Friday 27 September 2013

How to quickly (and safely) defrost the freezer

So, some clown left the freezer door open last night, and now you have ice, lots of ice.

Or if you've been away for the weekend and left the door slightly ajar, you now have an alpine glacier running through your kitchen!

How do you defrost a vertical freezer quickly, before your valuable stock of burgers go all mushie?

I guess we all have our own ways of dealing with this. Our first instinct is to find something we can use as an ice-pick.

But because modern freezers contain an array of delicate pipes and sensors, and have interior walls constructed from thin plastic, I'd strongly advise you not to reach for a sharp knife. In fact, I don't think you should be using any mechanical means to dislodge the ice, as the ice is almost certainly stronger than the plastic.

So here is a method I came up with recently, which is relatively safe (OK, it involves boiling water), relatively quick, and doesn't require you to sit on the floor for 2 hours, waving a hair dryer.

Start By Dealing With The Food

You need to get your frozen food to a safe refuge. Its great if you have a neighbour with spare capacity, but how likely is that? Everyone I know keeps their freezers stuffed full of goodies ..."just in case".

Tightly pack your meat into chill-boxes (if you have them) or plastic containers like swing-bins or dustbins (but do clean them first!). Put these containers in the coolest place available, maybe your shed or garage, or under the stairs.

If you have any space in your fridge you can store some frozen stuff there, but don't lay frozen food on top of vegetables, as this may destroy the texture of some items.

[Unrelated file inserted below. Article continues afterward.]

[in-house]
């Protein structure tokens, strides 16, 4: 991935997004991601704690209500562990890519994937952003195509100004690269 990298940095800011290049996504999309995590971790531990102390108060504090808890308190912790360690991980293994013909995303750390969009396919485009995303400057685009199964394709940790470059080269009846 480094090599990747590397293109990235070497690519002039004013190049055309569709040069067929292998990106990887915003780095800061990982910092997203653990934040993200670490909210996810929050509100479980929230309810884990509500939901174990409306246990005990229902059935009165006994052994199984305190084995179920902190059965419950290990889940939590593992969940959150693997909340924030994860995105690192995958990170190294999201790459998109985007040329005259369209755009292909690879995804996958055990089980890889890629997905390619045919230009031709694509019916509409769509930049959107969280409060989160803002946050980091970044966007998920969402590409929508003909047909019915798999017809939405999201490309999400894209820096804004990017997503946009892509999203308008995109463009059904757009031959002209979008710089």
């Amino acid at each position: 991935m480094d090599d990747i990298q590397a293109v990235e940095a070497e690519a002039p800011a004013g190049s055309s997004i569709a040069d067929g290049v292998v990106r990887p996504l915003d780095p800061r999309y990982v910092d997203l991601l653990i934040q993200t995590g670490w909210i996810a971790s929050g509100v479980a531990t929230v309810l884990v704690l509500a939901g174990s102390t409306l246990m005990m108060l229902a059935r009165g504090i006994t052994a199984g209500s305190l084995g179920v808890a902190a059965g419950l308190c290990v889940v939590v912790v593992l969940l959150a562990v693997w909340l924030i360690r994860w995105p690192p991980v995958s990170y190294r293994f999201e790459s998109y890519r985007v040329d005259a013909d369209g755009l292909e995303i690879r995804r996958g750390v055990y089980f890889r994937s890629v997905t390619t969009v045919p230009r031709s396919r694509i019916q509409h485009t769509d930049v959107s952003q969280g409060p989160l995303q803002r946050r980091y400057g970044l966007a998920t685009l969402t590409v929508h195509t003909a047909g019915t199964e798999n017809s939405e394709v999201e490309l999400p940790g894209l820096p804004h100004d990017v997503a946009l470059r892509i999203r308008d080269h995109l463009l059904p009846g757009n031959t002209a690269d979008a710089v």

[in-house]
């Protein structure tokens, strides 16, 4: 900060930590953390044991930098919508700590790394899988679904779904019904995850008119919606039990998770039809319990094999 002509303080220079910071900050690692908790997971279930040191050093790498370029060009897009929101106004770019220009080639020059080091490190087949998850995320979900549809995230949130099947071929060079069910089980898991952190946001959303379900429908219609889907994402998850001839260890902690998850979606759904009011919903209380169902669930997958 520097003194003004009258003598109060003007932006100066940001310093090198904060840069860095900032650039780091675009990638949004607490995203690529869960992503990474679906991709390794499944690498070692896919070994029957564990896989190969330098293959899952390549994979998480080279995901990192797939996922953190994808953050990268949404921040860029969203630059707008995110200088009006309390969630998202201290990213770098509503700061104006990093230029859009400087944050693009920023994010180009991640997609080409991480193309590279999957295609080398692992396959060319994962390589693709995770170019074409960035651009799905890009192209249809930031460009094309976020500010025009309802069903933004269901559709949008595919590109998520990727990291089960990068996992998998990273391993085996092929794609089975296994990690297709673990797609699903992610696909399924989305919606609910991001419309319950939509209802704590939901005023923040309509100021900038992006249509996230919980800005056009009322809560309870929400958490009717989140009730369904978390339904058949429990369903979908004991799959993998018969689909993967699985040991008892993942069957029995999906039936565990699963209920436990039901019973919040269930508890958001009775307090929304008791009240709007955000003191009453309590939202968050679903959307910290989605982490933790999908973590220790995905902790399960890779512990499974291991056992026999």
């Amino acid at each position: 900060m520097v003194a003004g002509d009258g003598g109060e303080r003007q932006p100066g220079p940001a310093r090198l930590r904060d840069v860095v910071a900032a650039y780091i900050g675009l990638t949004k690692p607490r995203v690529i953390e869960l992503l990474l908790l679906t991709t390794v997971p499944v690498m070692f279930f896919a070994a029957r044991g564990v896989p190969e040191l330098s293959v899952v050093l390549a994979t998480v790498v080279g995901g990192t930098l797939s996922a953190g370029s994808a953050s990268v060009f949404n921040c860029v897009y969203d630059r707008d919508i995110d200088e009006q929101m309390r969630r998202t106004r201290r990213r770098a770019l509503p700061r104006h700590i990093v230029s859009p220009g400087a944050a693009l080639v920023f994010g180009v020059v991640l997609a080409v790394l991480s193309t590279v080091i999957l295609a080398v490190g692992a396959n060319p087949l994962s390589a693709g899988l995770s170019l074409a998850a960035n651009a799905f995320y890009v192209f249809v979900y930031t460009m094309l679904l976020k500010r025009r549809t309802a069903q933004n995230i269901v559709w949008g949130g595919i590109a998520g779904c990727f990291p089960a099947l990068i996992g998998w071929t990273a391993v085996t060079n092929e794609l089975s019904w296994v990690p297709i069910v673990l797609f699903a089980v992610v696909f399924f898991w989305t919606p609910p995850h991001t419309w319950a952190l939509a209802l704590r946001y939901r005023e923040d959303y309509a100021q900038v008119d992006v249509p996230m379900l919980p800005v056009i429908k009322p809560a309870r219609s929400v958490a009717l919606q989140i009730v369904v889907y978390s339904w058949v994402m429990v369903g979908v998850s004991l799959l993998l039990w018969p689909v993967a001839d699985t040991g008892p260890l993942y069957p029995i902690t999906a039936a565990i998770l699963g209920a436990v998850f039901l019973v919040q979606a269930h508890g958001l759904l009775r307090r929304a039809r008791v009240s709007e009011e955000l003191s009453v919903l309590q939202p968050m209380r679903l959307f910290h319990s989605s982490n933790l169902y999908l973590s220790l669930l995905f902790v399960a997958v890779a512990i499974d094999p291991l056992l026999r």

Hot water, and plenty of it

Normally, the quickest way to boil water is by using an electric kettle.

This should then be poured into saucepans and stood on the freezer shelves.

But to make sure the heat does not damage those plastic covered shelves, place up-turned baking trays under each pan.

The water in the pans cools quite quickly, so tip it back into the kettle every 20-30 minutes and re-boil.

As you reach the final stages of defrosting, you could apply gentle heat to free-up any stubborn chunks of ice, using either a cloth soaked in hot water or a hand-held hair dryer.

In our freezer its quite difficult to get the bits of ice out from between the gap at the very top.

Once again, it is important not to poke or lever ice in an attempt to remove it.... in the picture above, what appears to be just another chuck of ice (top left) is in fact an electrical sensor.

What pity they didn't paint it some bright colour.....maybe red!

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